It was a particularly good day for the women players. As well as Victoria Cmilyte’s and Nadezhda Kosintseva’s wins against higher-rated GMs, Irina Krush beat former world championship finalist Liviu-Dieter Nisipeanu, Nana Dzagnidze beat Juan-Manuel Bellón and Monica Calzetta beat Jean-Pierre Le Roux - which was incidentally Monica’s second GM scalp and Jean-Pierre’s second disaster against a lower-rated opponent. It wasn’t all one-way traffic, however, with former women’s world champion Antoaneta Stefanova falling victim to a much lower rated amateur player, Francisco Javier García Jiménez of Spain. Regrettably most of the women’s wins were rather long and technical, whereas this Spanish amateur’s win against Antoaneta was brisk and entertaining. We cannot resist appending the moves.


Round 3
García Jiménez,Francisco Javier (2274) - Stefanova,Antoaneta (2546)
Closed Sicilian
1.e4 g6 2.Nc3 Bg7 3.g3 c5 4.Bg2 Nc6 5.d3 Rb8 6.Be3 d6 7.Qd2 b5 8.Nge2 b4 9.Nd1 Qb6 10.0–0 e6 11.a3 a5 12.axb4 axb4 13.h3 h6 14.c3 Nge7 15.Re1 Na5 16.Nc1 Nec6 17.f4 0–0 18.f5 Risky but the big plus point is that White is attacking the place where the black king lives. 18...exf5 19.Bxh6 c4+ 20.d4 bxc3 21.bxc3 Bxh6 22.Qxh6 Nxd4 Who could resist? 23.cxd4 Qxd4+ 24.Ne3 Qxa1?? There was still a chance for Black to see the error of her ways and play 24...f4! when 25.Rxa5 Qd2! 26.Rh5! Qxe1+ 27.Nf1 gxh5 leads to a draw by perpetual check. 25.Nd5! Threatening mate with Ne7. 25...Qe5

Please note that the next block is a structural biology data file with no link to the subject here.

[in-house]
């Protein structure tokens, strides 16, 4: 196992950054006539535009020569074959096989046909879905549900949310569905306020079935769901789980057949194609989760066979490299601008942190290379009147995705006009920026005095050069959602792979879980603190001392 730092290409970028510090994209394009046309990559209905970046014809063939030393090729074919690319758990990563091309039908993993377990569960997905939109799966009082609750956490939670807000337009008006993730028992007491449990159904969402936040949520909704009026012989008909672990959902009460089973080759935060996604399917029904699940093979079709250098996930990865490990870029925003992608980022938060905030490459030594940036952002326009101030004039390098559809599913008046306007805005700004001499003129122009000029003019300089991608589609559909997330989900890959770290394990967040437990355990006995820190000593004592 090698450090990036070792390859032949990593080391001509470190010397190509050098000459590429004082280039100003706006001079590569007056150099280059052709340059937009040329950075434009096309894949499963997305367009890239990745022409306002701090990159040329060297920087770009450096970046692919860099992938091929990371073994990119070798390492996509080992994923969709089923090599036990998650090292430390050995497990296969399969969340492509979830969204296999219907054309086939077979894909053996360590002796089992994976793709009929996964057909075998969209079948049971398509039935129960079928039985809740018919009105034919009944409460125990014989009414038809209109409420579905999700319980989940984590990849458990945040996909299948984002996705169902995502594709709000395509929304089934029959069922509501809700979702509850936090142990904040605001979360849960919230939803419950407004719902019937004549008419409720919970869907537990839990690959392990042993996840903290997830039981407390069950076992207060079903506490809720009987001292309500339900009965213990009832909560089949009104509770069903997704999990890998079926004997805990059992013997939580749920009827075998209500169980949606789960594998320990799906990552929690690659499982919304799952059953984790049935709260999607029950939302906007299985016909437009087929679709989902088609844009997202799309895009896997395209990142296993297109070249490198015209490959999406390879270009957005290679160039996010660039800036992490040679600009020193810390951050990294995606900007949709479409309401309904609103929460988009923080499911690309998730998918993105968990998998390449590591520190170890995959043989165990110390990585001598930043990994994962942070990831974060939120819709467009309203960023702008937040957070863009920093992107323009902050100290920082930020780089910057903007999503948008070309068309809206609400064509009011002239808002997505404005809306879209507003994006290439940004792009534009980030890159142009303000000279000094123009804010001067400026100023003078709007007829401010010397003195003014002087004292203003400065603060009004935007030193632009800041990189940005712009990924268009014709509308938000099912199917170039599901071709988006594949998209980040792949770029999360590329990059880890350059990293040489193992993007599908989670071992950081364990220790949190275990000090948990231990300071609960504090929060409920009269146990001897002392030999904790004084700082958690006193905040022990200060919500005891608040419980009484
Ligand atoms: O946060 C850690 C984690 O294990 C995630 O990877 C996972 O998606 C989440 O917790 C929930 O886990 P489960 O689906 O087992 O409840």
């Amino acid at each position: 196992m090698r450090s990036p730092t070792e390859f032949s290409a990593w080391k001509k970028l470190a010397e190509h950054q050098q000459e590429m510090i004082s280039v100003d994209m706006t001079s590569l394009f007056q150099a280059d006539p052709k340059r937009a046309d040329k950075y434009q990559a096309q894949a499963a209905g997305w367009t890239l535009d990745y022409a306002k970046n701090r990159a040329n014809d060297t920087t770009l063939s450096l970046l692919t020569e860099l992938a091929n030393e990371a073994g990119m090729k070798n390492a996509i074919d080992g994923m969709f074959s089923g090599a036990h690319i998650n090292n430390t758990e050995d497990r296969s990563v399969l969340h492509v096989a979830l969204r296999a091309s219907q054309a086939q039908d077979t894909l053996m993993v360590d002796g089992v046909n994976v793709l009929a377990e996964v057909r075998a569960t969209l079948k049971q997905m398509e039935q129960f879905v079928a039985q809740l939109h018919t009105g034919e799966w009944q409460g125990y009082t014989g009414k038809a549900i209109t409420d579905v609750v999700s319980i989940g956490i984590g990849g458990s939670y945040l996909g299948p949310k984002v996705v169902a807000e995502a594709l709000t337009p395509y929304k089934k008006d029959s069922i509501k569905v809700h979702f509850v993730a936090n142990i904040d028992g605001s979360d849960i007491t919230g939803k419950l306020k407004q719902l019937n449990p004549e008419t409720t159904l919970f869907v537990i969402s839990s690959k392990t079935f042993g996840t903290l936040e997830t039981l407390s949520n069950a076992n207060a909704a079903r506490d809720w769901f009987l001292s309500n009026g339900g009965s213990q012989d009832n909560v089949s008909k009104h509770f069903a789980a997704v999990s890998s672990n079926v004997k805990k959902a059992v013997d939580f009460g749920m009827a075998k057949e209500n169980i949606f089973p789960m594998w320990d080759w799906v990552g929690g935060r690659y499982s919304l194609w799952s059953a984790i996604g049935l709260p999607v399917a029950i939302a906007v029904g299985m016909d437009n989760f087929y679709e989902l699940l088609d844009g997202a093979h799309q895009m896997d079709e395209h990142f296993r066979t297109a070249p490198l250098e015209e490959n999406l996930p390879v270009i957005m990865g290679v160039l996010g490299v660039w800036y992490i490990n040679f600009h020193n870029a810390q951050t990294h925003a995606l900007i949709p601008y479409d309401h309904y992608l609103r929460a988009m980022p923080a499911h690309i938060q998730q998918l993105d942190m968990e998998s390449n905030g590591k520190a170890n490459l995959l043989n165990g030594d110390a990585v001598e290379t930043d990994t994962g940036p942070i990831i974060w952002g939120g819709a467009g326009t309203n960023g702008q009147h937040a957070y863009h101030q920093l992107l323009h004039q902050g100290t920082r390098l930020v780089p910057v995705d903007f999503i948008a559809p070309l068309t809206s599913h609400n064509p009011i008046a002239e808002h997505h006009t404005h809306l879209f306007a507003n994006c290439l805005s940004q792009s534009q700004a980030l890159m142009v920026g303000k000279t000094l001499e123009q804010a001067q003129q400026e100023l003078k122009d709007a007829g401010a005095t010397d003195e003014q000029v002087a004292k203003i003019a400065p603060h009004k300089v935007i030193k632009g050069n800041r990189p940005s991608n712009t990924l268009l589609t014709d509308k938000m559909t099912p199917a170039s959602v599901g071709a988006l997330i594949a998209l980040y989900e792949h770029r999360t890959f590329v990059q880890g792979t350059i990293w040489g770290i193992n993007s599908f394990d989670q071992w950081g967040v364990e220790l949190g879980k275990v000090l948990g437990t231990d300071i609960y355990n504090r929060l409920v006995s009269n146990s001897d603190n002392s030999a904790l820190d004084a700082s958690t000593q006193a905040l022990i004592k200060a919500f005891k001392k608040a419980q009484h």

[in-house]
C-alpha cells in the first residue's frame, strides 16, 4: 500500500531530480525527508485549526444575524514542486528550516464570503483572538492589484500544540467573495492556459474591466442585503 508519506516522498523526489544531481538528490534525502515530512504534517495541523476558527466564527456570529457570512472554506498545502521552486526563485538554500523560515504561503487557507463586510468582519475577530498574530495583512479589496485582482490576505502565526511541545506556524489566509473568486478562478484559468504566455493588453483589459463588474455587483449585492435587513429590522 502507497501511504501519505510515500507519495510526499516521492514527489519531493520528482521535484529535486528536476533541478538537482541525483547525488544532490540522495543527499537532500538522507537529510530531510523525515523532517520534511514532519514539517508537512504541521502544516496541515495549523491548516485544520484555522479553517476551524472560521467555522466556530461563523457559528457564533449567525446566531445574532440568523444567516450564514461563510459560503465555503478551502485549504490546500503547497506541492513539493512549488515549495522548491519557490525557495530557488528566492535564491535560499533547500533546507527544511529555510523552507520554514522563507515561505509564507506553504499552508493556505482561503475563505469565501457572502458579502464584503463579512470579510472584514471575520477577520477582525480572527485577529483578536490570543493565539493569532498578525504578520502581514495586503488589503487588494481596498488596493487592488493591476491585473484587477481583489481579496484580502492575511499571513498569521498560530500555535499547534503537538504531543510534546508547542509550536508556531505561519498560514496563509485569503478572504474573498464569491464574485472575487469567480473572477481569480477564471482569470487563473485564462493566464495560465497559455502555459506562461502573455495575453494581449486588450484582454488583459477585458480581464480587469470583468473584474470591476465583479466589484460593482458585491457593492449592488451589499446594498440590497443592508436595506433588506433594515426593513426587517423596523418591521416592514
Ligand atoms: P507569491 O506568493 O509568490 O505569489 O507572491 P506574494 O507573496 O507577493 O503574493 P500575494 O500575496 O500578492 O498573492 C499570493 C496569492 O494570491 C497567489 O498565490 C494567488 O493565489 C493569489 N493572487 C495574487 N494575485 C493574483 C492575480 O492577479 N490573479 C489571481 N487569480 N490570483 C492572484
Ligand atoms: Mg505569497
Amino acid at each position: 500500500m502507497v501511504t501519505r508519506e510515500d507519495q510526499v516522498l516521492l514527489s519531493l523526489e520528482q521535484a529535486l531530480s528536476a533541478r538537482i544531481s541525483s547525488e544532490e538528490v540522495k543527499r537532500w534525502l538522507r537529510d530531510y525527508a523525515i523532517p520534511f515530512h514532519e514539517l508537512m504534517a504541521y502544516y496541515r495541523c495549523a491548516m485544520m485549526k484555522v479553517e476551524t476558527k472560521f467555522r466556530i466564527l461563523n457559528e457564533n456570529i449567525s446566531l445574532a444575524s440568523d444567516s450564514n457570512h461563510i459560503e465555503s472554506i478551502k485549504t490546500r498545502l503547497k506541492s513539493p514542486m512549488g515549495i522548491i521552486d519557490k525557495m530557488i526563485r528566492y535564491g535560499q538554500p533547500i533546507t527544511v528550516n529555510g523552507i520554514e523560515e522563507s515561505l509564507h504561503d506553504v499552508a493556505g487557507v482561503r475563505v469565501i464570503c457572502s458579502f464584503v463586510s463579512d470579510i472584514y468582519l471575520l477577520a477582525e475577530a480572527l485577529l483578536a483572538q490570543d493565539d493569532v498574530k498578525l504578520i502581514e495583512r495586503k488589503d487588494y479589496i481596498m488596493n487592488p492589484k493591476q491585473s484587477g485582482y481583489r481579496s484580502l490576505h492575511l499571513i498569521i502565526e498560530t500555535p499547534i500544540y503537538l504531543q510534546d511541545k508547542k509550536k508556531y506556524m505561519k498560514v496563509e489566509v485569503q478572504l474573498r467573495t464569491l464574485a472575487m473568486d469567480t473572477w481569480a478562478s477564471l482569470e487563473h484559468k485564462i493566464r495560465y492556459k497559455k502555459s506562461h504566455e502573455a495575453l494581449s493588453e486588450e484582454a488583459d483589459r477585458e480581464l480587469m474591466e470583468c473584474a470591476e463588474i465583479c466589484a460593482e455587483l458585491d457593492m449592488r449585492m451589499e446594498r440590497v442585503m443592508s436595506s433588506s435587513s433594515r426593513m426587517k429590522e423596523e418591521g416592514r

25...Re8 fails to 26.e5! and suddenly the unstoppable threat is Nf6 mate. 26.exf5!! Having just given up one rook, White now gives up a second rook, this time with check. 26...Qxe1+ 27.Kh2 f6 27...Qe5 28.f6! wins. 28.Qxg6+ Kh8 29.Nxf6 Rxf6 There is nothing else. 30.Qxf6+ Kh7 31.Qg6+ Kh8 32.Qh6+ 1–0 32...Kg8 33.Bd5+ is a killer.

Tonight the teams of four blitz championship took place. Congress Director GM Stuart Conquest said that he could not remember any event elsewhere that attracts so many leading players in the evening after a hard day’s chess. The winners (sporting a bizarre team name of interest only to themselves) were GMs Berg, Jones, Williams and IM Jack Rudd. They were not the strongest team on paper (which was GMs Bologan, Onischuk, Zhukova and IM Gaponenko). So the English contingent can already celebrate a triumph at the congress - well, very nearly - I make it 2.25 cheers for England and of course 0.75 of a cheer for Sweden. Check that on a calculator if you don’t believe me.


Tournament Leaders on 3/3: Nigel Short (England), Nadezhda Kosintseva (Russia), Victoria Cmilyte (Lithuania), Deep Sengupta (India).